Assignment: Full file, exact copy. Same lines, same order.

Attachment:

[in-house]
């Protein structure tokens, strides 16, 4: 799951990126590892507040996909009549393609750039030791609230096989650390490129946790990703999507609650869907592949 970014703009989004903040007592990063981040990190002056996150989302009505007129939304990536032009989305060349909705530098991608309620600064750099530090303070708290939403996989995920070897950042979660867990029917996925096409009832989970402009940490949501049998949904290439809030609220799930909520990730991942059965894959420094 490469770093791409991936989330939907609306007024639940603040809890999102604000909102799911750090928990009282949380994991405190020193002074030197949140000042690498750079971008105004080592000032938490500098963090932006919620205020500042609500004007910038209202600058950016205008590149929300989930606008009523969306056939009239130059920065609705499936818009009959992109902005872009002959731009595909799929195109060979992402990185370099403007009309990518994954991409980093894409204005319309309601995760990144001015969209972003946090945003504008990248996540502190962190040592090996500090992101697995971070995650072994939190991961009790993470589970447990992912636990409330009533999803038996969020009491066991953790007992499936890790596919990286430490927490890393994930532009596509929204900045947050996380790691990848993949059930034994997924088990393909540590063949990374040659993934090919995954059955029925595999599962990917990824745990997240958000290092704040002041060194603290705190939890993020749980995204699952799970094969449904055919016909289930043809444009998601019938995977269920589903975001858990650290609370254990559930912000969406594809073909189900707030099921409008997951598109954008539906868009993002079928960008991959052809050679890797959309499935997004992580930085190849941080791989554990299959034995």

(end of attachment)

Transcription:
[in-house]
């Protein structure tokens, strides 16, 4: 799951990126590892507040996909009549393609750039030791609230096989650390490129946790990703999507609650869907592949 970014703009989004903040007592990063981040990190002056996150989302009505007129939304990536032009989305060349909705530098991608309620600064750099530090303070708290939403996989995920070897950042979660867990029917996925096409009832989970402009940490949501049998949904290439809030609220799930909520990730991942059965894959420094 490469770093791409991936989330939907609306007024639940603040809890999102604000909102799911750090928990009282949380994991405190020193002074030197949140000042690498750079971008105004080592000032938490500098963090932006919620205020500042609500004007910038209202600058950016205008590149929300989930606008009523969306056939009239130059920065609705499936818009009959992109902005872009002959731009595909799929195109060979992402990185370099403007009309990518994954991409980093894409204005319309309601995760990144001015969209972003946090945003504008990248996540502190962190040592090996500090992101697995971070995650072994939190991961009790993470589970447990992912636990409330009533999803038996969020009491066991953790007992499936890790596919990286430490927490890393994930532009596509929204900045947050996380790691990848993949059930034994997924088990393909540590063949990374040659993934090919995954059955029925595999599962990917990824745990997240958000290092704040002041060194603290705190939890993020749980995204699952799970094969449904055919016909289930043809444009998601019938995977269920589903975001858990650290609370254990559930912000969406594809073909189900707030099921409008997951598109954008539906868009993002079928960008991959052809050679890797959309499935997004992580930085190849941080791989554990299959034995």